Talking to teens about depression can be very difficult for parents. You may have concerns but knowing the best way to address them can be tricky. It is confusing at times for some parents to know where the line is between normal changes in behaviour that happen during adolescence and what is concerning.
What is normal?
Identifying normal behavior can be tricky in the best of conditions. Though there are generally more similarities than differences among us. However, some of the differences in personality, preferences, interests, activity levels, social engagement… can leave parents scratching their head. They may be thinking “I wasn’t like that at their age.” “I certainly wouldn’t make that choice.”
The thing to remember with teens is that they are at a phase of development where they are supposed to be exploring, trying new things, and fumbling around to figure out where their comfort zone is on various things. That could be interest in careers, relationships, or how to manage money. The list goes on. There needs to be a certain amount of trial and error to learn for themselves what sits well with them.
So, if your son or daughter is less interested in socializing than you are that is not necessarily a red flag. They may be a bit more on the introverted end of the scale than extroverted. There is nothing wrong with this. They may be content with only having 1-2 friends where you may have a large circle of friends you speak with often. These are personality differences and preferences not cause for concern since it isn’t social isolation. Their baseline level that they need to feel content may be lower than yours.
What should I watch for?
One of the key things to pay attention to is changes in behavior. Yes, this is an everyday thing with the flood of hormones they are experiencing. However, it is wise to trust your gut. It can be a powerful tool to diagnosis if something “Just Ain’t Right” (Not a real diagnosis but a label that I saw used often when living in the south in the USA. It has stuck with me. You will know it when you see it.) Some of the things to watch for include changes in sleep patterns, extra irritability / anger (particularly in boys), loss of interest in activities they had liked. Some of these may have normal fluctuations for all of us. You will want to take note of a sudden or extreme shift.
Again, with socializing it is a time for them to explore. They may have some failed attempts at dating or dramatic clashes happen in their friend group. Some of this is normal. It is a matter of degree, frequency and intensity that should cause alarm.
You may also watch for signs that they are drinking, smoking, taking drugs also. This could be experimentation but it may also be their attempts to self-medicate their own sadness without asking for help.
If they have low self-esteem they may need assistance to change this view of themselves. Again, this is degrees. We may all doubt ourselves at times or feel particularly bad about a choice we made in the past etc. However, there is a point where it shifts from feeling bad about an action or situation to feeling they are bad as a person. That is a sign they have turned on themselves and may be feeling hopeless, helpless, worthless… That mindset will require external intervention to adjust.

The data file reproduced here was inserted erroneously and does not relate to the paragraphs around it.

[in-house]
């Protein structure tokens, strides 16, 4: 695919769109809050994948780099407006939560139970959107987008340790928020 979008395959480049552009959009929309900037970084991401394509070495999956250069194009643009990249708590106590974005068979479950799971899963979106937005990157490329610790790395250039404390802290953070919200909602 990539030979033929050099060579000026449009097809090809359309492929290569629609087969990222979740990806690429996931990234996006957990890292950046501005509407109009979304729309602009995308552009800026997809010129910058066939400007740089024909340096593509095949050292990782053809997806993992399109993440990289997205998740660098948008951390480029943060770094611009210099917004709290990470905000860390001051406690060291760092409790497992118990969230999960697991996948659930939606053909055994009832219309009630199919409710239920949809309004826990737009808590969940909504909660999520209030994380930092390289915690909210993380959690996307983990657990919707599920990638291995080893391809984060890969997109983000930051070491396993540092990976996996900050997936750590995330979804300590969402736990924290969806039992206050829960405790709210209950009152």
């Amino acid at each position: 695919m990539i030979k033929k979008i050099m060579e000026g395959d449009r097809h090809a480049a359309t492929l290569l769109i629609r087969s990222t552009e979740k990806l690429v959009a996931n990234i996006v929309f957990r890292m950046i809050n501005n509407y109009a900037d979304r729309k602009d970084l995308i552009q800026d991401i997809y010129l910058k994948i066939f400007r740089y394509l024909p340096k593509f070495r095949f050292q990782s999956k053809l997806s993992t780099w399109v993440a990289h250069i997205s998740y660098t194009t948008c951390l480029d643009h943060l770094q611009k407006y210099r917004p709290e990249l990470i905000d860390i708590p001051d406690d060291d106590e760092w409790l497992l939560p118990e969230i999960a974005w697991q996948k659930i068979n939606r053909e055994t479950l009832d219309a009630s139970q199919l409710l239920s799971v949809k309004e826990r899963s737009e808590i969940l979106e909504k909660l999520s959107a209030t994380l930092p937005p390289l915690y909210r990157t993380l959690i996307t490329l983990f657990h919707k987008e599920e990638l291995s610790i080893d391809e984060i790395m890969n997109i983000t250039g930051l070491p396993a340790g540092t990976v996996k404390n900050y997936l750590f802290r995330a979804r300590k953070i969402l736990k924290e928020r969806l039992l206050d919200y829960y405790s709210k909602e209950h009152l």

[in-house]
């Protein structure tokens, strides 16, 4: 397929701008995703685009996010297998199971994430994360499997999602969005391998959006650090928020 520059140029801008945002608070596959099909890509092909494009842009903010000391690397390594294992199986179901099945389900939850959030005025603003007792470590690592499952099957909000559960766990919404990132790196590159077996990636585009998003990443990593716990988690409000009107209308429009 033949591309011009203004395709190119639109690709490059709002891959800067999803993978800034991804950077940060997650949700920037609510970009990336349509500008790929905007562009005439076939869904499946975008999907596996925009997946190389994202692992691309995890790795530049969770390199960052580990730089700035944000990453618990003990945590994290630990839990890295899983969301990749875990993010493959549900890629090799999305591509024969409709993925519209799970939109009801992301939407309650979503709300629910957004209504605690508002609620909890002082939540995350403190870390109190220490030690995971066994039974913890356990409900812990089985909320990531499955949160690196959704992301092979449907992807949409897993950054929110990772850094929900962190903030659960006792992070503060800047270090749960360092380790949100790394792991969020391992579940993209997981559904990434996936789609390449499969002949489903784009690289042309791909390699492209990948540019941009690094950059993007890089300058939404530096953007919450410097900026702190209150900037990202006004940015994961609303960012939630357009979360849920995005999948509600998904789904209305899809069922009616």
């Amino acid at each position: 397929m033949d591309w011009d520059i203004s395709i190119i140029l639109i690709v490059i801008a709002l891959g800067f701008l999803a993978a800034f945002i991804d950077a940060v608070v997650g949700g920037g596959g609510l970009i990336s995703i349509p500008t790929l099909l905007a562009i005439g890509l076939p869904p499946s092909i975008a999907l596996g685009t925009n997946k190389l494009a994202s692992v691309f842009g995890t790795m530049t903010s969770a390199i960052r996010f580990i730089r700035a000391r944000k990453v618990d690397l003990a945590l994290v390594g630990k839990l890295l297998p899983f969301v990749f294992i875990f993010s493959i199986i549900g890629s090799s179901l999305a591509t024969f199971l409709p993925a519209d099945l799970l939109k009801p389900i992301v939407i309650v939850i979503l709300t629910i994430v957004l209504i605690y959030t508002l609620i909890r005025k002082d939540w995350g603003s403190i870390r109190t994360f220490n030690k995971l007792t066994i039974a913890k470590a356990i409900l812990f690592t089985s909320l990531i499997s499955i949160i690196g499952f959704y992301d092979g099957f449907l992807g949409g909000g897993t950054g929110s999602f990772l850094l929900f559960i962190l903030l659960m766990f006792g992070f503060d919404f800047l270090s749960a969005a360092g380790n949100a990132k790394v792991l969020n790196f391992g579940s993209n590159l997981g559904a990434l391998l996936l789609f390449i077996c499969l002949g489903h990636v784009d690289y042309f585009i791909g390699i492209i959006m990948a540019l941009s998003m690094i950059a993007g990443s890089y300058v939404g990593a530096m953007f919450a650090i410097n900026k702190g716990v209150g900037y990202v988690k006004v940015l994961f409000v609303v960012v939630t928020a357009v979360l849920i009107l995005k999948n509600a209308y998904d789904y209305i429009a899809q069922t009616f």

What can I do?
One of the best things you can do is be proactive.
It will help both of you navigate this phase if you have invested the time in developing a close relationship where you can talk openly. This will make it easier for them to approach you if they are not feeling well emotionally. It will also make it seem more natural for you to approach them and start a conversation if you notice they haven’t been themselves lately.
Having an honest discussion about your concerns is a good place to start.
Give some thought to this so that you are approaching them with neutral observations, and maybe share some examples of why you are concerned. Once you have shared your concerns make sure to sit back and truly listen. having your kid sharing why they acted in this way or changed could be a significant opportunity for you to connect with them.
NOTE: This discussion shouldn’t be in the heat of the moment or connected to an argument etc.
If you feel the situation may require professional help don’t hesitate to pull in someone who is familiar with helping adolescents. This should be your first step if you suspect they are considering self-harm or suicide.
Parents may be surprised to know that teens may be receptive to speaking to a counsellor or psychologist. For some they readily accept the opportunity to speak to a grown up outside their family who is neutral. Often, they find it refreshing to be able to talk about their worries, get suggestions on ways to cope or different ways to see things. This may be the case even if they aren’t comfortable speaking to a parent about their situation.
For some there may be an initial resistance. This may simply be because it is their first time doing something new. If this is the case a gentle nudge by parents to get things started can be very helpful.
That reassurance that it isn’t scary can be all it takes. If you think about it, one of the worst things for some teens is to be tabled or feel different and/or strange. So, the idea that they are behaving strange despite their best efforts to control it may be humbling. They may also be worried about how others may perceive them if they see a counsellor. These concerns often evaporate once they connect well with the counsellor. Then they will appreciate the opportunity to air some of their insecurities, worries and general questions and feelings in a safe place.
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